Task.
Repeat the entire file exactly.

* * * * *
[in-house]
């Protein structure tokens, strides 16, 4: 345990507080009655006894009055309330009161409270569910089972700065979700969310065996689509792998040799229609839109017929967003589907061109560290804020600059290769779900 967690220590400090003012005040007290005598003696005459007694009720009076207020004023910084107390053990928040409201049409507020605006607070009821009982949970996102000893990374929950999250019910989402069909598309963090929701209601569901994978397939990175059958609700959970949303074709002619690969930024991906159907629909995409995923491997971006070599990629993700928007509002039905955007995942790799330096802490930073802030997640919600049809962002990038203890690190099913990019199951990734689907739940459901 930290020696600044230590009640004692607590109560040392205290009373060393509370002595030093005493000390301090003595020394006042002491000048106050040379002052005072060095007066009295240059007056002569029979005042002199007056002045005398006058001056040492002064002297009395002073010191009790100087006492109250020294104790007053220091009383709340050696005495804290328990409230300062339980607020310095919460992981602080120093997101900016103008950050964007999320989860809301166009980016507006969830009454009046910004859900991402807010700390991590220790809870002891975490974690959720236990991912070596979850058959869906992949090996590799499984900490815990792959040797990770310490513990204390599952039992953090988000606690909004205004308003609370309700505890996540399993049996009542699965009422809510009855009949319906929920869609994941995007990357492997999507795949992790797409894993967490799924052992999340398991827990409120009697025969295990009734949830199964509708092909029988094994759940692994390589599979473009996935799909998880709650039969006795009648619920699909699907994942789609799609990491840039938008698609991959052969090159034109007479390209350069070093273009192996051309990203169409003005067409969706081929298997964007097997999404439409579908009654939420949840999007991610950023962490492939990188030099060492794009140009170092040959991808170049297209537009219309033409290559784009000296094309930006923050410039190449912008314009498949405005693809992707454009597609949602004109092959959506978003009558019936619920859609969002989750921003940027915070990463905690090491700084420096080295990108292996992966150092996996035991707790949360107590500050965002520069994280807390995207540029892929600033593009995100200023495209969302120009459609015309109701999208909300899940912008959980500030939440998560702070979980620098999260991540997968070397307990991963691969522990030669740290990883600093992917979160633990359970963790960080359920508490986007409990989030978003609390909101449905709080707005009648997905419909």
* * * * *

[in-house]
């Protein structure tokens, strides 16, 4: 345990507080009655006894009055309330009161409270569910089972700065979700969310065996689509792998040799229609839109017929967003589907061109560290804020600059290769779900 967690220590400090003012005040007290005598003696005459007694009720009076207020004023910084107390053990928040409201049409507020605006607070009821009982949970996102000893990374929950999250019910989402069909598309963090929701209601569901994978397939990175059958609700959970949303074709002619690969930024991906159907629909995409995923491997971006070599990629993700928007509002039905955007995942790799330096802490930073802030997640919600049809962002990038203890690190099913990019199951990734689907739940459901 930290020696600044230590009640004692607590109560040392205290009373060393509370002595030093005493000390301090003595020394006042002491000048106050040379002052005072060095007066009295240059007056002569029979005042002199007056002045005398006058001056040492002064002297009395002073010191009790100087006492109250020294104790007053220091009383709340050696005495804290328990409230300062339980607020310095919460992981602080120093997101900016103008950050964007999320989860809301166009980016507006969830009454009046910004859900991402807010700390991590220790809870002891975490974690959720236990991912070596979850058959869906992949090996590799499984900490815990792959040797990770310490513990204390599952039992953090988000606690909004205004308003609370309700505890996540399993049996009542699965009422809510009855009949319906929920869609994941995007990357492997999507795949992790797409894993967490799924052992999340398991827990409120009697025969295990009734949830199964509708092909029988094994759940692994390589599979473009996935799909998880709650039969006795009648619920699909699907994942789609799609990491840039938008698609991959052969090159034109007479390209350069070093273009192996051309990203169409003005067409969706081929298997964007097997999404439409579908009654939420949840999007991610950023962490492939990188030099060492794009140009170092040959991808170049297209537009219309033409290559784009000296094309930006923050410039190449912008314009498949405005693809992707454009597609949602004109092959959506978003009558019936619920859609969002989750921003940027915070990463905690090491700084420096080295990108292996992966150092996996035991707790949360107590500050965002520069994280807390995207540029892929600033593009995100200023495209969302120009459609015309109701999208909300899940912008959980500030939440998560702070979980620098999260991540997968070397307990991963691969522990030669740290990883600093992917979160633990359970963790960080359920508490986007409990989030978003609390909101449905709080707005009648997905419909």